Over one million women suffer domestic abuse every year and approximately two people are killed by their current or former partner each week in England and Wales. Disturbingly, fewer than one in four people who suffer abuse at the hands of their partner report it to the police. Whilst much progress has been made in reducing the incidence of domestic violence in the UK, the Government is clear that much more must be done.
One year on from the launch of its national strategy ‘Call to End Violence Against Women and Girls: Action Plan’ (March 2011), the Government has released ‘Taking Action - The Next Chapter’ (March 2012), which builds on the previous strategy with greater emphasis on what is expected of local services and delivery partners as power, resources and accountability is increasingly devolved to the local level.
In order to reduce the risk faced by victims, the Government has underlined the need for better training of professionals and front-line staff to ensure guidance, legislative powers and risk management processes are understood and properly applied. In the past year, the Government has also provided the police with additional powers. Alongside MARACs and IDVAs, Domestic Violence Protection Orders (DVPOs) will now be part of the police and local agency tool kit, providing protection to victims in the immediate aftermath of an incident and an invaluable opportunity for victims to receive advice and support from professionals. The Government has also legislated two specific criminal offences for stalking in order to better secure the safety of victims and to strengthen the criminal justice response to perpetrators. Where front-line services do fail victims, all agencies and bodies will now have to hold a domestic homicide review to examine exactly what went wrong and ensure that lessons are learned.
Once a victim has been safeguarded, the Government has stressed that they and their children must receive consistent support across the country to rebuild their homes. In order to empower victims and prevent repeat victimisation, the Government has committed to improving victims’ access to financial and housing assistance, including for those with no recourse to public funds, and providing tailored support for families with multiple needs.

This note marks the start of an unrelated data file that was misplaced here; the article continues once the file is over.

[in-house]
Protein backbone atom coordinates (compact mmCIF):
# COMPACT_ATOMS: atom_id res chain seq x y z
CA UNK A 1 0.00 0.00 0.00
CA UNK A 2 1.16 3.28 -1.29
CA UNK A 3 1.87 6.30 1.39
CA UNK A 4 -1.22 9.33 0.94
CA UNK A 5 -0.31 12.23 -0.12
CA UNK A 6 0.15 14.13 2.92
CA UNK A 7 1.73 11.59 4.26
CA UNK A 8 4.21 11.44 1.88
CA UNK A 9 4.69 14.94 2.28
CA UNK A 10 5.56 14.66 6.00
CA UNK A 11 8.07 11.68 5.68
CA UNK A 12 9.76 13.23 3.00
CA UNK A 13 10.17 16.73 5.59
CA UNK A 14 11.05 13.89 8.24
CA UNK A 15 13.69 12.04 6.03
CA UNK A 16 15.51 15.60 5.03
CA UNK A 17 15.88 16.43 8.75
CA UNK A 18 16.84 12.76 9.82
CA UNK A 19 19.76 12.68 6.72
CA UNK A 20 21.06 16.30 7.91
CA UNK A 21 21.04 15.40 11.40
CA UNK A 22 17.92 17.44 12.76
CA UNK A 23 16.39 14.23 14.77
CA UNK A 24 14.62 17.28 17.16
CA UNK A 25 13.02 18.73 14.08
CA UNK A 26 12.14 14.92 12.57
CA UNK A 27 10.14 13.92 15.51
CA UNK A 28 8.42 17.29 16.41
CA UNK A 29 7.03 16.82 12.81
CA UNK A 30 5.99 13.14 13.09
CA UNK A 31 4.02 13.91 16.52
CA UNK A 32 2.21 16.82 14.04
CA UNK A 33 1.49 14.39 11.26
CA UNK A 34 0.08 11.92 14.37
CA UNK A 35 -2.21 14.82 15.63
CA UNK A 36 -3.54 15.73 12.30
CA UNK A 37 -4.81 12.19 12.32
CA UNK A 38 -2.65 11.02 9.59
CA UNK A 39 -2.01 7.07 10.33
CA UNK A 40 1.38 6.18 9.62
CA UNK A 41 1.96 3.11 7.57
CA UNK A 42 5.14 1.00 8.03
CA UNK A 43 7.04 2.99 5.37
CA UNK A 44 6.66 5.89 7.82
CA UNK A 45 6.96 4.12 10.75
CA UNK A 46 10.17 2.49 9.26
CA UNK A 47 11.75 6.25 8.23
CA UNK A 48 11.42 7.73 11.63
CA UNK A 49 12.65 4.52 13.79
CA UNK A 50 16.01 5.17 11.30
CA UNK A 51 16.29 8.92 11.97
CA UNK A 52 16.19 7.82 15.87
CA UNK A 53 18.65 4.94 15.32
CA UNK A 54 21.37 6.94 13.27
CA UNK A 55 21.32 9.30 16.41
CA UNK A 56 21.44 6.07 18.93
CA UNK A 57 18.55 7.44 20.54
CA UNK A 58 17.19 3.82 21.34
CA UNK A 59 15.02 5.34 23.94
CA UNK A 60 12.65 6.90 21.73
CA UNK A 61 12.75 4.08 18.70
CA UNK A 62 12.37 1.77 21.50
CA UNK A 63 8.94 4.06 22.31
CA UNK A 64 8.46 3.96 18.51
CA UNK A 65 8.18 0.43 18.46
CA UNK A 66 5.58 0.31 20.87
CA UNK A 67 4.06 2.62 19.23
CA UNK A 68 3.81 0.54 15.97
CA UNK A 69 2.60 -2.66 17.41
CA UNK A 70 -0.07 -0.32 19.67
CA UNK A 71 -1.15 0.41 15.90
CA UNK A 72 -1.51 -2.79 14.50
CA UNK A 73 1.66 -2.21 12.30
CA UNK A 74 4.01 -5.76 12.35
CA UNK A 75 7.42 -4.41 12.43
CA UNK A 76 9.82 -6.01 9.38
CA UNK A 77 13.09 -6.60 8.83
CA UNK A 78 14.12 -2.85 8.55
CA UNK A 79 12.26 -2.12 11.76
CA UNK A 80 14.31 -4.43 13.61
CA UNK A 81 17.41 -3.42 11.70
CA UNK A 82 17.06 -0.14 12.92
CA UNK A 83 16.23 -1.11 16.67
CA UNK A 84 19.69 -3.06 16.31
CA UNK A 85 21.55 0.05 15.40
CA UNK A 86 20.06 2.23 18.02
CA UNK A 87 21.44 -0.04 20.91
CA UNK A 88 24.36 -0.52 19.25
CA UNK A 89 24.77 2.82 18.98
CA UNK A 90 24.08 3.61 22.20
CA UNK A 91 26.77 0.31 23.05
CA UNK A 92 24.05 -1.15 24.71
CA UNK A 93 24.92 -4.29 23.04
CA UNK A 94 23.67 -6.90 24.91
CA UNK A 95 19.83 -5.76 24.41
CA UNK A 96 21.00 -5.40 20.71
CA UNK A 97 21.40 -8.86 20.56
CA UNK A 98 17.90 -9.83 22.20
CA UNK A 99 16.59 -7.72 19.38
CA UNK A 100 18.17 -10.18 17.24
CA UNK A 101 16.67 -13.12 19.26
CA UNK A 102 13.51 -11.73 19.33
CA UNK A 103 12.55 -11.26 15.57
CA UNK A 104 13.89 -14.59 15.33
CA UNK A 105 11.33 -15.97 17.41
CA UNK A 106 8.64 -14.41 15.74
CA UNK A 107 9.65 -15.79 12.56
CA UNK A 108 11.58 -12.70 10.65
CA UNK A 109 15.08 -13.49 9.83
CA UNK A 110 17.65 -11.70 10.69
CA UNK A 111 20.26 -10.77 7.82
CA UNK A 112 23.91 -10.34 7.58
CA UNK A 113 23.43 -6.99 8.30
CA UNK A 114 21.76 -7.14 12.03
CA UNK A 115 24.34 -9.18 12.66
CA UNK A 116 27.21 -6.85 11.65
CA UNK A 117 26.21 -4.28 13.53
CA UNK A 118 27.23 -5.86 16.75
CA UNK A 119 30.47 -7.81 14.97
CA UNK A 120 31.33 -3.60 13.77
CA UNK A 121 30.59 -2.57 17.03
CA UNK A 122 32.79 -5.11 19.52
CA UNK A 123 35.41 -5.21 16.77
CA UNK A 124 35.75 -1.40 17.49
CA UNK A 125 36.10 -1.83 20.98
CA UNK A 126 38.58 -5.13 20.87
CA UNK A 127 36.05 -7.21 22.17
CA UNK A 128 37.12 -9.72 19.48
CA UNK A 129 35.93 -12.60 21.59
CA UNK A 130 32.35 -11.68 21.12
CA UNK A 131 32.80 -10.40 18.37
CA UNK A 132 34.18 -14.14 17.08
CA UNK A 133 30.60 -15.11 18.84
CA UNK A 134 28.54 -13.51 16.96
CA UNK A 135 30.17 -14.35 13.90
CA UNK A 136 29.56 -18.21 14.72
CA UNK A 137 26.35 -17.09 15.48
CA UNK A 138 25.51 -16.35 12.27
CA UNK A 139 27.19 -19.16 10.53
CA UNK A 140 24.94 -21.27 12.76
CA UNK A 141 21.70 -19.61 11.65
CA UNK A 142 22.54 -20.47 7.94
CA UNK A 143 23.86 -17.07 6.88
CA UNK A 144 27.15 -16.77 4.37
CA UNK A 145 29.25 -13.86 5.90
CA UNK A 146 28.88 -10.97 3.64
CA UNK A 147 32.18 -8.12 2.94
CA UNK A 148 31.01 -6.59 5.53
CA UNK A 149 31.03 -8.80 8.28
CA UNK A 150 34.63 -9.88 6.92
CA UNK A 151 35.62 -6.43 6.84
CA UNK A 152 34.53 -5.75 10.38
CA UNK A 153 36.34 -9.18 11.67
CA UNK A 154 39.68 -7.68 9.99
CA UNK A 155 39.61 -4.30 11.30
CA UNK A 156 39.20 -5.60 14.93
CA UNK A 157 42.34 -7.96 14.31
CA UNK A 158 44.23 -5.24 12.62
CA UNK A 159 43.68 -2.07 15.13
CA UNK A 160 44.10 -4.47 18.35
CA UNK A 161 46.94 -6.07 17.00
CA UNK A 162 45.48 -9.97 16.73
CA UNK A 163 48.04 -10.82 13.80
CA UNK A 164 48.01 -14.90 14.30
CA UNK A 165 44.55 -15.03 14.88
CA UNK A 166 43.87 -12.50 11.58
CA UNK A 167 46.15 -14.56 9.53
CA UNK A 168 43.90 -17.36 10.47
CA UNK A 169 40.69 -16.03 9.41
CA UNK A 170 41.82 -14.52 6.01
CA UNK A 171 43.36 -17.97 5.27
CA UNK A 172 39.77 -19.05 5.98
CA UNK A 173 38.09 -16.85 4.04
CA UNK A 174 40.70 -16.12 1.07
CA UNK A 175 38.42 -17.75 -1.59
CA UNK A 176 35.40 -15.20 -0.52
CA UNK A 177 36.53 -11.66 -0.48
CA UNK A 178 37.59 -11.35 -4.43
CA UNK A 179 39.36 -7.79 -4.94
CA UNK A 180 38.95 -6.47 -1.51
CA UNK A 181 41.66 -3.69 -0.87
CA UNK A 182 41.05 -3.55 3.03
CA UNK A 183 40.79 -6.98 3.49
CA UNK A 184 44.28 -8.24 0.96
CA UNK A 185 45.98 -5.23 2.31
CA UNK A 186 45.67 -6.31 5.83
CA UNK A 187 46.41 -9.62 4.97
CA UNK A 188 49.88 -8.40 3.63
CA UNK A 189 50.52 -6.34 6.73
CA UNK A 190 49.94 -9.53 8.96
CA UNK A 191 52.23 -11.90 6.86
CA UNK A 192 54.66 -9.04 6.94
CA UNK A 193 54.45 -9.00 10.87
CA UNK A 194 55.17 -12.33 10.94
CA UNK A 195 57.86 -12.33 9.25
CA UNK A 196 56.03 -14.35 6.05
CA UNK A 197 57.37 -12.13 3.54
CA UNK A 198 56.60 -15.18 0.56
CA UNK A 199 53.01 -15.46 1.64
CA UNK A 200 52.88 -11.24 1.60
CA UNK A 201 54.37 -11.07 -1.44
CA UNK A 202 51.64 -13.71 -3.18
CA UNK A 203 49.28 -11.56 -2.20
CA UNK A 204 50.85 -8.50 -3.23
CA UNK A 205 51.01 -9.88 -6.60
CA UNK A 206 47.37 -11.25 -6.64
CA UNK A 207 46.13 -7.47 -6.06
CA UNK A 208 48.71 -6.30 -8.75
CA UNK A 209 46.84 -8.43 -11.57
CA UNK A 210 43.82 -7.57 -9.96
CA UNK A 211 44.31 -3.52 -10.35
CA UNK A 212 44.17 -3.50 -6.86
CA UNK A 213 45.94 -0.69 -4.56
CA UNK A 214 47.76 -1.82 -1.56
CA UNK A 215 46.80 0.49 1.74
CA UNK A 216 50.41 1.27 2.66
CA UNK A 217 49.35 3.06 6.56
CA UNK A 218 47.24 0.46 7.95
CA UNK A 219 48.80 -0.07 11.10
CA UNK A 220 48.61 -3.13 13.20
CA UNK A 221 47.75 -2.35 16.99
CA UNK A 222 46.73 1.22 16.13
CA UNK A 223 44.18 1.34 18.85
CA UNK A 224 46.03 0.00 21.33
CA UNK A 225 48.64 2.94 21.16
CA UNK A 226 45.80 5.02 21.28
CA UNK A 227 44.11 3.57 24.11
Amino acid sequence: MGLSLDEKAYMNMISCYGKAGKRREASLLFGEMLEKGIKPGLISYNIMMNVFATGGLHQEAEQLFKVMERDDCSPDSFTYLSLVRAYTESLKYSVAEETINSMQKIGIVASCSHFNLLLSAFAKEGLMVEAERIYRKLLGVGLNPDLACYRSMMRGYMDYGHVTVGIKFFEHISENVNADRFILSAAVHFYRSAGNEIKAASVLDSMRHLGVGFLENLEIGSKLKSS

The Public Policy Exchange 5th Annual Domestic Violence Symposium provides an invaluable opportunity to examine the progress made over the last year in tackling domestic violence, including receiving an update on policy, legislative and delivery developments, and to explore the next steps in strengthening front-line responses to better protect victims.
- Explore the impact of the Government’s updated VAWG strategy on tackling domestic violence and understand the latest policy, legislative and delivery developments
- Examine how to improve front-line responses to domestic violence and learn from past mistakes to better protect victims
- Consider how to prevent repeat victimisation and get justice for victims through increased prosecution and rehabilitation rates
- Discuss how to help victims to rebuild their lives by strengthening support services for victims and their families
For further information or to reserve your place at this event, please visit the Public Policy Exchange website.